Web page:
Participation has always been easy for me. I love to dive in, sense what the others are up to and what motivates each person, and magically create the glue that makes it all come together. But not online. Online, my greatest skill so far is lurking. I have lurked online for many a day, in many compelling contexts. I have lurked on Facebook, hesitant to share my own updates, I’ve lurked on my favorite social media site for knitters (Ravelry), I have lurked in xMOOCs (traditional lecture-style classes on a massive online scale, (Coursera’s a great example.) and even in cMOOCs (production and connection oriented, though also massively open; my absolute favorite [and the one with the least fanfare] is DS106). Turns out you really have to participate in a connectivist MOOC or it makes no sense at all. And so, now, here I am, signed up for an “open online seminar” on Exploring Personal Learning Networks. No one is calling it a MOOC, which makes me sigh with relief – I don’t have to explain to my own network of family, friends, and colleagues, yet again, what a MOOC is. This one is not exactly massive (around 115 of us, I think), and it is very connectivist. But the organizers (yay for Kimberely Scott & Jeff Merrell) have gone a long way to lay out a welcome for novices. Every step of the way, how to connect in this connectivist realm is clearly marked, options offered, tools explained.
But, for me, the question remains: why engage online?
As a teaching professor, I believe in meeting students where they are. And so my recent research has been about figuring out: where are our students these days? To what extent are online engagements naturalized for them. It turns out (and I’m writing about this more formally these days), that like any of us, today’s college students engage online based on what they want to do, what they have to do, and what they get pulled into immersively.
But building a Personal Learning Network is not something I am compelled to do online. For me, PLNs begin in person. Even after decades of e-mail, I prefer to walk down the hall, up the stairs, around the corner, across buildings, travel to conferences, to other campuses of my university, etc in order to interact with my PLN. These are the folks that inhabit the work spaces of my daily environment, friends and colleagues that I went to grad school with, share the microwave with, plan next year’s class schedules with. They are interdisciplinary professors who share my passion for pedagogical methods, and collaborators with whom, as often as not, plans are cooked up in the hallways as we run into each other. Why turn from this PLN to a fully virtual one? How??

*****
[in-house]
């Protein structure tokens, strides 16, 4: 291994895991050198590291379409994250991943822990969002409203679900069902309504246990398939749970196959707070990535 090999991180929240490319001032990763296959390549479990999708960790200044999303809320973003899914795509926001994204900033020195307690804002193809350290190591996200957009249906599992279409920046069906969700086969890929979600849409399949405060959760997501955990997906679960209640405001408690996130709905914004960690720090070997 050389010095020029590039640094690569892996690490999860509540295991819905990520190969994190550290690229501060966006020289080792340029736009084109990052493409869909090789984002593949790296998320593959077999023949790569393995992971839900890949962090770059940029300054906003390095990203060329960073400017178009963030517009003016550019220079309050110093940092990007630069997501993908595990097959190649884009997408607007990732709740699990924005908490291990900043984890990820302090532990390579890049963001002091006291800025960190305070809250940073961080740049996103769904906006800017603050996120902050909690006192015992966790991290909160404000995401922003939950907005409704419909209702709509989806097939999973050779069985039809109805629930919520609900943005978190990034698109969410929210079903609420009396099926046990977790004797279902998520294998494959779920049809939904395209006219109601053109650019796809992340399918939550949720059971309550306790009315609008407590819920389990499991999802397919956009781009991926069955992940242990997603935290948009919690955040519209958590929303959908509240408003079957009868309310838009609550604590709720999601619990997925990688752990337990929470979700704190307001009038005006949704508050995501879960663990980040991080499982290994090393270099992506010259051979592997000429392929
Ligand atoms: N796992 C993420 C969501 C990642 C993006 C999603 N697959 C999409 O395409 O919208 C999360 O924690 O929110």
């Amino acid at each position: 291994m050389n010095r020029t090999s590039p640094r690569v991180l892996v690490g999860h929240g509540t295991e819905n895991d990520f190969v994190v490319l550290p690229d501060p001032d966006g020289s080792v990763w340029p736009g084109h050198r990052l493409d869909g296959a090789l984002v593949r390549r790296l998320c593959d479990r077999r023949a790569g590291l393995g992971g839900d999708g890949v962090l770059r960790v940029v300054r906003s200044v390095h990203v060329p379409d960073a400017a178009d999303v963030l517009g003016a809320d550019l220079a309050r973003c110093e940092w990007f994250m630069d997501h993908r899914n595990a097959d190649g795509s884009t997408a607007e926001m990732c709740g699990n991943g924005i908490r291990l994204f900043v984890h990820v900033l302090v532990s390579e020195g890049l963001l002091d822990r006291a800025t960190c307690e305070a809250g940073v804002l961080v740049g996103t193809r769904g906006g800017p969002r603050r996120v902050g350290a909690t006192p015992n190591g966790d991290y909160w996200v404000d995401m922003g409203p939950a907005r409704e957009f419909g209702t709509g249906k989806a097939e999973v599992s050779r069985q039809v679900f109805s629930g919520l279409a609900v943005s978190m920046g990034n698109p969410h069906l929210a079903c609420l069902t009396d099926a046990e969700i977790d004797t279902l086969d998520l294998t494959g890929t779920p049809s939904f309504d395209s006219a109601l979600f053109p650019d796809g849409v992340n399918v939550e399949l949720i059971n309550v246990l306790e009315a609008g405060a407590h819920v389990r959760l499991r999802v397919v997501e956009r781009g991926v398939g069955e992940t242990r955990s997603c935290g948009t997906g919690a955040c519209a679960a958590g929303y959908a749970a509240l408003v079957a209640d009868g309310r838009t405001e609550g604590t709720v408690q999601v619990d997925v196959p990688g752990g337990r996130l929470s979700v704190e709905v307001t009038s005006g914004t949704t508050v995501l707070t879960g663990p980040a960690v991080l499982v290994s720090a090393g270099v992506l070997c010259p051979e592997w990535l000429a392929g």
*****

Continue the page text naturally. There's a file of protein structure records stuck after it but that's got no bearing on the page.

I’m getting more and more of a sense of the “how.” Joe Moses’ comment to me during my first ever Tweet Chat meeting last week, “as I learn, I try to make something useful out of it, share it, get feedback, repeat” echoes Harold Jarche’s seek/sense/share paradigm, in which I especially like his emphasis on narration or “working out loud.” You mean no one will be annoyed? Well, Harold doesn’t promise that, exactly, but he does highlight the possibility of bringing “focus to the information sea we swim in.”
But why turn away from the hallway, the physical spaces I occupy with my co-workers and learning network? In a beautifully argued post on one of my favorite sites to get overwhelmed on, Alison Seaman says that learning “how to participate and share knowledge competently in online spaces has become a necessity” and later, “knowing how to engage in these virtual spaces has become crucial for full participation.”
So I am only a partial participant when I learn from those in my immediate environment? Maybe not, but lurking is not participation either. So here is my blog, there is my Tweeter feed. Check me out on Google+. Whew. Participation is not as easy as it used to be.